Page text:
It might seem odd that Ford has developed a brand-new 7.3-liter V8 with pushrods, instead of something like the dual overhead cam design that . Pushrod engines are pretty old-school, and Ford phased out most of their pushrod engines these days. So then, why would they create an all new engine for the 2020 Ford Super Duty that uses what’s perceived to be dated engine technology? Ford’s engineers say that they chose a pushrod V8 for superior fuel economy.
If you need a refresher on pushrod engines, Engineering Explained does an excellent job of breaking down five reasons why pushrod engines still exist. The first reason discussed in that video is low-end torque, which is what Ford was in search of for the new 7.3L V8, but Ford says that the primary reason was actually fuel economy (perhaps it’s equally both parts, considering what truck customers want). The engineers at Ford determined that the new engine should generate peak power at low RPM. If the engine is running at low RPM, then it won’t work as hard and use as much gasoline, so the overall fuel economy increases.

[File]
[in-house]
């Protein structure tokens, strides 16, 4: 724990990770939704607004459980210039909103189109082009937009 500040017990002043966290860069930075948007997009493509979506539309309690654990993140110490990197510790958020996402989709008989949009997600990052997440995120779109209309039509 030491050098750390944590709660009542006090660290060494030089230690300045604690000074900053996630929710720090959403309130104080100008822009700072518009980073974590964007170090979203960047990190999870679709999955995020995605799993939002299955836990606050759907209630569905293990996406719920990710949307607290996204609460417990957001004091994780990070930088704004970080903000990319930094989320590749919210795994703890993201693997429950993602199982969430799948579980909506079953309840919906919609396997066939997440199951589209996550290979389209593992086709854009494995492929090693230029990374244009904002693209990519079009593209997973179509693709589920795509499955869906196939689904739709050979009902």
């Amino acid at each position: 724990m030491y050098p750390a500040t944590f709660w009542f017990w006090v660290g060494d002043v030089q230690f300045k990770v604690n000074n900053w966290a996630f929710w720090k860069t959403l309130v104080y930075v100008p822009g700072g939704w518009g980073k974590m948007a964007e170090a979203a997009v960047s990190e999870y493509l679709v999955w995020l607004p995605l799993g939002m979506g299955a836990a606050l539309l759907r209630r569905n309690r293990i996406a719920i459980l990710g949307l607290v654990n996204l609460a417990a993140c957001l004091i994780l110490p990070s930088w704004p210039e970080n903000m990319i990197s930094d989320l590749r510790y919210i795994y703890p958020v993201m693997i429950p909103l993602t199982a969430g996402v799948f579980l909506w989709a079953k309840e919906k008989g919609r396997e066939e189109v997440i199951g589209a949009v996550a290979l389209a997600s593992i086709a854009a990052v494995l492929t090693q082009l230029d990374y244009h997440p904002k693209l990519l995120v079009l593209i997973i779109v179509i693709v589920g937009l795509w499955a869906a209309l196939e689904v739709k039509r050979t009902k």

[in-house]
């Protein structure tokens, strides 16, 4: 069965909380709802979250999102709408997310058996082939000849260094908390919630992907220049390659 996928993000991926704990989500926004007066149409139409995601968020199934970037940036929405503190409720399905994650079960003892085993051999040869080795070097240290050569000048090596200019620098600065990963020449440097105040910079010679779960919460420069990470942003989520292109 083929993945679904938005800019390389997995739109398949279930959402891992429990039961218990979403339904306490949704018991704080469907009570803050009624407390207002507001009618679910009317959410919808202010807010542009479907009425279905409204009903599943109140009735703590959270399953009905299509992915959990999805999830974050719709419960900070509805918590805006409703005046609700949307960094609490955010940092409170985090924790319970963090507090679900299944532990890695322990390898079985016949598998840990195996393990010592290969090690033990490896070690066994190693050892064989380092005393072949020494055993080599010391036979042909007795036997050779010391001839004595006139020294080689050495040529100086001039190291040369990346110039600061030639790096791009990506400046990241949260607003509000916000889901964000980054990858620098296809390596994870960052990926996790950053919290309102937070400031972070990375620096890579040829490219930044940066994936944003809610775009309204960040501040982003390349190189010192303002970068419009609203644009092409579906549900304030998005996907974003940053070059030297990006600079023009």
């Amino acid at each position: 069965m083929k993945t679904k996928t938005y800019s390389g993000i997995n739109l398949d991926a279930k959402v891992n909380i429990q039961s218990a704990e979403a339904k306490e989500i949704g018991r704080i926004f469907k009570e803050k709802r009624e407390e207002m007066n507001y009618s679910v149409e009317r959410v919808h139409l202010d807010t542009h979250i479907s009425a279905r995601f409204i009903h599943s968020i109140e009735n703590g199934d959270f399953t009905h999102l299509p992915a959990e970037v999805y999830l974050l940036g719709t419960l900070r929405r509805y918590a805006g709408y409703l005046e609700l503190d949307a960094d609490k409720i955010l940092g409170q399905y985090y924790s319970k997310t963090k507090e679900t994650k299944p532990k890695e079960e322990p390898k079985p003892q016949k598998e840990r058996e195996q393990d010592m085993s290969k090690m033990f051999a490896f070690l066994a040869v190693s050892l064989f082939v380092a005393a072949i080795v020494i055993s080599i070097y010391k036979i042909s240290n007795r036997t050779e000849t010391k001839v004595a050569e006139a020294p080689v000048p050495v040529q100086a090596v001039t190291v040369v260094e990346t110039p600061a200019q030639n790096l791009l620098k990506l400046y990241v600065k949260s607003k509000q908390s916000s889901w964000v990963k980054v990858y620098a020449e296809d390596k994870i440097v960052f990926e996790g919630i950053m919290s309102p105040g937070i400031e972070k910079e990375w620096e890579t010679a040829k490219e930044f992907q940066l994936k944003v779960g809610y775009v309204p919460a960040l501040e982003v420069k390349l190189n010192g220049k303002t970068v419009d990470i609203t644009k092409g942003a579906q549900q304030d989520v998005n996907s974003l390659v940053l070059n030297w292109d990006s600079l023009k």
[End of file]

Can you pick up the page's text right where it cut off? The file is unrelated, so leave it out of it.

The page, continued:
Although Ford is going with an old-school engine design in the new Super Duty, the transmission of choice is as advanced as they come. The 10-speed TorqShift automatic transmission in conjunction with the pushrod engine design will also promote fuel economy, especially for a truck of this size.
Ford’s focus on fuel-economy for the 7.3-liter V8 is particularly interesting because the Super Duty doesn’t have any MPG standards to meet. Road & Track highlighted this detail in a recent report of the new 7.3-liter engine. Since the EPA doesn’t require automakers to report fuel-economy figures for vehicles with a gross vehicle weight rating (GVWR) of over 8,500 pounds, but fleet buyers still care about operating costs. And Ford cares about keeping the business of fleet buyers.